From left to right: Christa Bouwman., Seung-Yoon|
Rhee, Ravi Subramanian, Associate Dean Izak
Duenyas, Chris Marquis, Sunil Mithas, Xinxin Hu,
Doctoral Recognition Program Honors Graduates, Distinguished Alumnus
Harbir Singh urges future educators to make a difference
ANN ARBOR, Mich.—The Stephen M. Ross School of Business celebrated its 10 newest PhDs and honored alumnus Harbir Singh, PhD '84, at the school's sixth annual Doctoral Recognition Program and Distinguished PhD Alumni Award presentation.
In his keynote address, Singh, the Edward H. Bowman Professor of Management at the Wharton School of the University of Pennsylvania, encouraged the doctoral students to focus their scholarship on areas that will have the most impact.
"Make sound choices about where you work. Seek to create more impact on public policy," he said. In addition he advised the future professors to maintain their relationships with teachers and advisers, as well as cultivate a "college of colleagues" as a support network. He said incentives and rewards are greater in cooperative settings than in competitive environments.
Singh, co-director of the Mack Center for Technological Innovation at Wharton, is a leading researcher on strategic alliances and strategies for corporate renewal. He has consulted to and held executive workshops for Bell Atlantic, IBM, Merck and AT&T. His current research includes strategies for corporate acquisitions, corporate governance, joint ventures, management buyouts and corporate restructuring. He serves on the editorial boards of Strategic Management Journal and Academy of Management Review and is the author of "Innovations in Cross-Cultural Management" (Sage Press, 2000).
Corporate Governance on the Radar
Singh's expertise is in analyzing alliances and understanding how firms grow. Specifically, he has researched the failure rate of corporate transactions and has found the following to increase the likelihood of failure: problems with integration, internal power struggles and overpayment. Despite the low success rate of corporate acquisition, Singh feels it can be done and can dramatically change a corporation's position for the better.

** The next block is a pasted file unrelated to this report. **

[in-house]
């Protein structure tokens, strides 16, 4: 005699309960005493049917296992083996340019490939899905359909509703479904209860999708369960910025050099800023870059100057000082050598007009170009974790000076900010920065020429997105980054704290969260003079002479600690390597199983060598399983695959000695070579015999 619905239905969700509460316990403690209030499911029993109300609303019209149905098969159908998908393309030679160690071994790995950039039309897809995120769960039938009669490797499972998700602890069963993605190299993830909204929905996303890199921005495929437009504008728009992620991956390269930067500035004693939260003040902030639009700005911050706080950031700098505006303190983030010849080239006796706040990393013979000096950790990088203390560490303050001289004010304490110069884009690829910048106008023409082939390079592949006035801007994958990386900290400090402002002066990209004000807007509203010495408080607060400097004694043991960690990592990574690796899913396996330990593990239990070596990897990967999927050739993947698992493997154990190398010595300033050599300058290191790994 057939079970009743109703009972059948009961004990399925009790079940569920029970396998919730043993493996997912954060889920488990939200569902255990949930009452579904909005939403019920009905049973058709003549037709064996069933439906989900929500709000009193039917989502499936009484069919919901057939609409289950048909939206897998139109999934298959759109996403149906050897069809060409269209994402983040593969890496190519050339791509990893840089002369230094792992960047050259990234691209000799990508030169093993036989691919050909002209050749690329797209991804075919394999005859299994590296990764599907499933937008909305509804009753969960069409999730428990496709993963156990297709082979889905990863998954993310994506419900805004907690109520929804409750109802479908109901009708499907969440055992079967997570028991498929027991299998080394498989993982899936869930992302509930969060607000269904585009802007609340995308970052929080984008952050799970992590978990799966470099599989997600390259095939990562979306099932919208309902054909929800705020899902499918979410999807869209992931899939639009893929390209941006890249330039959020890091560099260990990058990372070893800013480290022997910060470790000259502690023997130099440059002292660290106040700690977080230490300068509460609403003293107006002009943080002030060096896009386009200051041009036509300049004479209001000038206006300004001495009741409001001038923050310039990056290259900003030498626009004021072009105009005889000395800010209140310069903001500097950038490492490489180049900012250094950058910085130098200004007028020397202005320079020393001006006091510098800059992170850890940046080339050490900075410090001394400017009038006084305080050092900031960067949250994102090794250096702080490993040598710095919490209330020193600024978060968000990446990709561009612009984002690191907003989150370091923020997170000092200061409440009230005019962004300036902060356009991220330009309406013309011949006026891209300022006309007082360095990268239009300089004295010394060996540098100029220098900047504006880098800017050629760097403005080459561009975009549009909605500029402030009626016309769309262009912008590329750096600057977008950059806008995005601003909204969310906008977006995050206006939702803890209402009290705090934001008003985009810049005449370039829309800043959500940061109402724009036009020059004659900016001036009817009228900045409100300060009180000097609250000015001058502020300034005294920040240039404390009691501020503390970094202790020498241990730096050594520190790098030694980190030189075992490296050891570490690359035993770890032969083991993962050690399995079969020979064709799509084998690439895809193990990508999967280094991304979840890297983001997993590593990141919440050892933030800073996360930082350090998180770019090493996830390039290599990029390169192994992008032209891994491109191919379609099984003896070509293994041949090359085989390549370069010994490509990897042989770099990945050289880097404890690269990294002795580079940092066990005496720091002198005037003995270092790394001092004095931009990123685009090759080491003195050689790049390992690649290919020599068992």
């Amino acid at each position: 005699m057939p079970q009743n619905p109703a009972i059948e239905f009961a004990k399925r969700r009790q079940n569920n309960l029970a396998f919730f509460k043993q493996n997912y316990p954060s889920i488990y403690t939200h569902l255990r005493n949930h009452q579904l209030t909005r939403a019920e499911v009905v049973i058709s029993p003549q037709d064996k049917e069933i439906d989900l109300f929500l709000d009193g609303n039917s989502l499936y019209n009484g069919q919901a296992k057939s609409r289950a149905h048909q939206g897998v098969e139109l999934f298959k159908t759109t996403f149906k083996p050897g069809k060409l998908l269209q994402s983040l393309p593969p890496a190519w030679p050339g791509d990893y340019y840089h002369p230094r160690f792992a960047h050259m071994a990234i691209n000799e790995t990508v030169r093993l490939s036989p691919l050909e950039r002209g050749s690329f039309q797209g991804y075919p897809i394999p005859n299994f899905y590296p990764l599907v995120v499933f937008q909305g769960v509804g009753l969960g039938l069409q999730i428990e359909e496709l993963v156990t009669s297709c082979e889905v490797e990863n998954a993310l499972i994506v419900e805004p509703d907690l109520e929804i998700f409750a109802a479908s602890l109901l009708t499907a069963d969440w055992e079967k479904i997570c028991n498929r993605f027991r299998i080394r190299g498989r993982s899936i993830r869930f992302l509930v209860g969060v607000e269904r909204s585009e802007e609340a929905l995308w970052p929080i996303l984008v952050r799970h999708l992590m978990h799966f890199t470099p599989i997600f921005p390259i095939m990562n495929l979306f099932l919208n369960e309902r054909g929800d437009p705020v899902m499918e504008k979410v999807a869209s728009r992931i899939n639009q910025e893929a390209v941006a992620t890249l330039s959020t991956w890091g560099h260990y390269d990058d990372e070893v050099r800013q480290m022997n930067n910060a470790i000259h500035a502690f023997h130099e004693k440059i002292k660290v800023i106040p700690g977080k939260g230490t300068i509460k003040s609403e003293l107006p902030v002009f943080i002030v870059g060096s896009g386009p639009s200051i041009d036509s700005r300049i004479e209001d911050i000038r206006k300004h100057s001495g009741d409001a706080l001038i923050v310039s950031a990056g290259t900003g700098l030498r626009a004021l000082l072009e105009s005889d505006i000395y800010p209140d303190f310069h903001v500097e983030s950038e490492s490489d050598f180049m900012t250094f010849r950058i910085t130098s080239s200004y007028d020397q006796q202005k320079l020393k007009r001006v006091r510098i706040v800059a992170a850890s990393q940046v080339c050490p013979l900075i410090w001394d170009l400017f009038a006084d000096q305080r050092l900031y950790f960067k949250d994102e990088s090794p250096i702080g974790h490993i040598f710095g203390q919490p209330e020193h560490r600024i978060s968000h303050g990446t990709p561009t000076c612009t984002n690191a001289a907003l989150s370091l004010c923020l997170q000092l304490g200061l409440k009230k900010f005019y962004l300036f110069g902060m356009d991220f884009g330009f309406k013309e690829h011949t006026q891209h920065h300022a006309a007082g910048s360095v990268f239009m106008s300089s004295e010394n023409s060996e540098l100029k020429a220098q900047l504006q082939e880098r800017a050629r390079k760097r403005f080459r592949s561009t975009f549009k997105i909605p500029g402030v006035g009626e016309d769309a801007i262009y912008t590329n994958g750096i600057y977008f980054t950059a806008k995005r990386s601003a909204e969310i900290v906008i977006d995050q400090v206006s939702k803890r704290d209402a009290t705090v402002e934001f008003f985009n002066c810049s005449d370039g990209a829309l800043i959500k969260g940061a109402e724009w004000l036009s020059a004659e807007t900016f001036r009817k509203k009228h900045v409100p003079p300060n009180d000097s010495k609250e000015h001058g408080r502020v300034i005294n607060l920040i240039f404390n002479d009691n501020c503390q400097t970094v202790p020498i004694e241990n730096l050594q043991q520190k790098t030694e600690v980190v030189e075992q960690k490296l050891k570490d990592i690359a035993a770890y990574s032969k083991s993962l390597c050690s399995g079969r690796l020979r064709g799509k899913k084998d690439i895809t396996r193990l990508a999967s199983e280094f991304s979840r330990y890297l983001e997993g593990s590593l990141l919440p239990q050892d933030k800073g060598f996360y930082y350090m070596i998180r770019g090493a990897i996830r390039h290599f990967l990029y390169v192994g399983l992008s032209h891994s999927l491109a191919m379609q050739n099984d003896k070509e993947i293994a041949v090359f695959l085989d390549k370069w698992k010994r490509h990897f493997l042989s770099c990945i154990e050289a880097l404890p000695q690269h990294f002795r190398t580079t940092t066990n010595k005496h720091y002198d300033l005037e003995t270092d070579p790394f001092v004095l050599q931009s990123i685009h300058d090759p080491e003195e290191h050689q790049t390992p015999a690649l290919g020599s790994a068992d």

As corporate scandals of the 1980s gave way to a quieter corporate period in the 1990s, the last few years have witnessed a resurfacing of corporate problems on a global scale. Singh says the reason corporate governance is back on our minds again is that the issues were not properly addressed two decades ago. "It was brushed under the carpet. What I think has been uncovered recently is a lack of effectiveness of corporate boards," he said.
"Problems have arisen when CEOs have had too much clout and boards didn't have the right information. Today, on the positive side, boards are acting more aggressively when they see malfeasance," said Singh.
Boards are asserting their power and becoming proactive, as evidenced in recent Disney and Boeing cases, he points out. They are reexamining executive compensation and keeping incentives in check in order to keep stakeholders happy, he said.